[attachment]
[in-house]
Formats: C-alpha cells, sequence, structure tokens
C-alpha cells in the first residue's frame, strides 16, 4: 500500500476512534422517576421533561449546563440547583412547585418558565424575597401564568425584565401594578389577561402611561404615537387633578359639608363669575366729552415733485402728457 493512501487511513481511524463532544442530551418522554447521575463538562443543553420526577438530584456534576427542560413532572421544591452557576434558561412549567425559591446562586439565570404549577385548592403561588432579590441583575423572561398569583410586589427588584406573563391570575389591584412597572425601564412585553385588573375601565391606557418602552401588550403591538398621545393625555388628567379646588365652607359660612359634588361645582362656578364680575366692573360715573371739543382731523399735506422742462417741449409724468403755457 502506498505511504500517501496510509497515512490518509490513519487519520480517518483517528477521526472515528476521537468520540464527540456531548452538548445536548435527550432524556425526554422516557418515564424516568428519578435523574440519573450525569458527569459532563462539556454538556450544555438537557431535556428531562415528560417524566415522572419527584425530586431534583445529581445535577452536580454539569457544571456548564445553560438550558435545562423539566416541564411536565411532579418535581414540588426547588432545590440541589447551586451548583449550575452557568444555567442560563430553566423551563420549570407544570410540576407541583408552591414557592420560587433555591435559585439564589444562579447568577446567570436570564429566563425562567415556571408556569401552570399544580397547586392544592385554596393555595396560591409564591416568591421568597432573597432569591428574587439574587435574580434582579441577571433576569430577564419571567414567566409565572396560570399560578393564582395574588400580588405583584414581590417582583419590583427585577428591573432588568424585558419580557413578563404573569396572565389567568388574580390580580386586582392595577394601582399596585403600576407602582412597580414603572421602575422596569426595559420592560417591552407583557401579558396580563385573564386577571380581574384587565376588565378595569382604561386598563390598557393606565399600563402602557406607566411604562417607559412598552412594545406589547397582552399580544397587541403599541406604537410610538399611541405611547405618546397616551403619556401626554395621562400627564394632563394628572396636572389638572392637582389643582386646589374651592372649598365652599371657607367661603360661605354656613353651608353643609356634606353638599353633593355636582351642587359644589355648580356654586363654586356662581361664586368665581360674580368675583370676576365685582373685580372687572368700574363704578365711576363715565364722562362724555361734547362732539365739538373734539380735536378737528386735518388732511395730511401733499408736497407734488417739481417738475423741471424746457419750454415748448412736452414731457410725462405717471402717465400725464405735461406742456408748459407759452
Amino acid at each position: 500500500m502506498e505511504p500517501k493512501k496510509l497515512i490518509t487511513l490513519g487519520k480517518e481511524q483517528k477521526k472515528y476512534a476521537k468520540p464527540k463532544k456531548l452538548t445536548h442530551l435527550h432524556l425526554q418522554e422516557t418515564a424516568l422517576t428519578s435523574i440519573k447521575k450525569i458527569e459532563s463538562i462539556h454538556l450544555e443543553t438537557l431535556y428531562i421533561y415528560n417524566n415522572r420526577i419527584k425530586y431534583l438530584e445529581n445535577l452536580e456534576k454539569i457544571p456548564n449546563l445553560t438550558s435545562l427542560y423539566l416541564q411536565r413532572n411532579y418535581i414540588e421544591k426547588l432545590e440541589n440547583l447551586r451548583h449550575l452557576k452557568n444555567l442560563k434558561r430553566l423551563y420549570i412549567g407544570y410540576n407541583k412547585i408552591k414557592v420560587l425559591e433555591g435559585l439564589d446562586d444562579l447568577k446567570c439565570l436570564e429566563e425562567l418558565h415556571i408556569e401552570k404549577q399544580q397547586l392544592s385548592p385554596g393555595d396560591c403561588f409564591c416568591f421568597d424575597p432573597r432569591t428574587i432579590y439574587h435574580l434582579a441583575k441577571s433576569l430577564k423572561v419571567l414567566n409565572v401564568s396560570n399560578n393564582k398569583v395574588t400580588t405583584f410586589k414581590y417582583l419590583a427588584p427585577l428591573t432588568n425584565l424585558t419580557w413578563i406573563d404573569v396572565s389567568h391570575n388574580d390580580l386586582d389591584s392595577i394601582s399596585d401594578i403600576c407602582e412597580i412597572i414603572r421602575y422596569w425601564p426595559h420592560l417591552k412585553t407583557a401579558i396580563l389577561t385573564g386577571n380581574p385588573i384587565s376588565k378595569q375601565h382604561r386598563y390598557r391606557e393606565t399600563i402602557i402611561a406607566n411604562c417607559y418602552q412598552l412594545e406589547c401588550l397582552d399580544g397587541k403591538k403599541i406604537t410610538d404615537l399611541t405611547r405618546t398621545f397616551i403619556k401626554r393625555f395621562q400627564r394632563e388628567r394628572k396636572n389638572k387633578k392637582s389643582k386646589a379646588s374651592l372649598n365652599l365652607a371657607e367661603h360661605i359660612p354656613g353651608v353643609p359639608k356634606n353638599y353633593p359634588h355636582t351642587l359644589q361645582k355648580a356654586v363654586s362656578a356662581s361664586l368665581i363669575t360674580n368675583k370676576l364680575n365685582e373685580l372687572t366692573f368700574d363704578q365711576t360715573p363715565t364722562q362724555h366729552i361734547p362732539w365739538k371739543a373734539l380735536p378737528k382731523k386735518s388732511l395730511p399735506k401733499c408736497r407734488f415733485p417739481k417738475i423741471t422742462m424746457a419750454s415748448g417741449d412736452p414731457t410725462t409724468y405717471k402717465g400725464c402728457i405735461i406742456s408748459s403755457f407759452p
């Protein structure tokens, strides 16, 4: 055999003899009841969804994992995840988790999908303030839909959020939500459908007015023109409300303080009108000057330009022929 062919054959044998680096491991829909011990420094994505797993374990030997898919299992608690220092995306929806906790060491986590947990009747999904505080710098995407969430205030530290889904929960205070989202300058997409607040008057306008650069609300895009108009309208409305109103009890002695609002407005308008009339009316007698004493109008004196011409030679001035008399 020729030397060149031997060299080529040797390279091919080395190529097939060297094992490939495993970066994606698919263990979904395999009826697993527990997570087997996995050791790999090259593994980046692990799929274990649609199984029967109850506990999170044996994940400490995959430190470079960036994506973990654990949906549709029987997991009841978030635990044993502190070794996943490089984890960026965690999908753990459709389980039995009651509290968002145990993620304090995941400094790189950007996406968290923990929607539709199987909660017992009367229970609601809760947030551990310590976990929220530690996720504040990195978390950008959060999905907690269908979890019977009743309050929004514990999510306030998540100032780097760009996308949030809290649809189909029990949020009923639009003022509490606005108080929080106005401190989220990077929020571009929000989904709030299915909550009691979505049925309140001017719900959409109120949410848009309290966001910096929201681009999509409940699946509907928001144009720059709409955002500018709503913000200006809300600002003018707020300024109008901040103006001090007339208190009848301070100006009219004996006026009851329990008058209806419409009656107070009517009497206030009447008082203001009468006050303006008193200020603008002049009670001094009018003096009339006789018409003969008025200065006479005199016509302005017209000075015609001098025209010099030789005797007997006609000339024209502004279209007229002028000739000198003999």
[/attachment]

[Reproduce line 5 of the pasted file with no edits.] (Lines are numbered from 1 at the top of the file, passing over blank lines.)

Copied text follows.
């Protein structure tokens, strides 16, 4: 055999003899009841969804994992995840988790999908303030839909959020939500459908007015023109409300303080009108000057330009022929 062919054959044998680096491991829909011990420094994505797993374990030997898919299992608690220092995306929806906790060491986590947990009747999904505080710098995407969430205030530290889904929960205070989202300058997409607040008057306008650069609300895009108009309208409305109103009890002695609002407005308008009339009316007698004493109008004196011409030679001035008399 020729030397060149031997060299080529040797390279091919080395190529097939060297094992490939495993970066994606698919263990979904395999009826697993527990997570087997996995050791790999090259593994980046692990799929274990649609199984029967109850506990999170044996994940400490995959430190470079960036994506973990654990949906549709029987997991009841978030635990044993502190070794996943490089984890960026965690999908753990459709389980039995009651509290968002145990993620304090995941400094790189950007996406968290923990929607539709199987909660017992009367229970609601809760947030551990310590976990929220530690996720504040990195978390950008959060999905907690269908979890019977009743309050929004514990999510306030998540100032780097760009996308949030809290649809189909029990949020009923639009003022509490606005108080929080106005401190989220990077929020571009929000989904709030299915909550009691979505049925309140001017719900959409109120949410848009309290966001910096929201681009999509409940699946509907928001144009720059709409955002500018709503913000200006809300600002003018707020300024109008901040103006001090007339208190009848301070100006009219004996006026009851329990008058209806419409009656107070009517009497206030009447008082203001009468006050303006008193200020603008002049009670001094009018003096009339006789018409003969008025200065006479005199016509302005017209000075015609001098025209010099030789005797007997006609000339024209502004279209007229002028000739000198003999």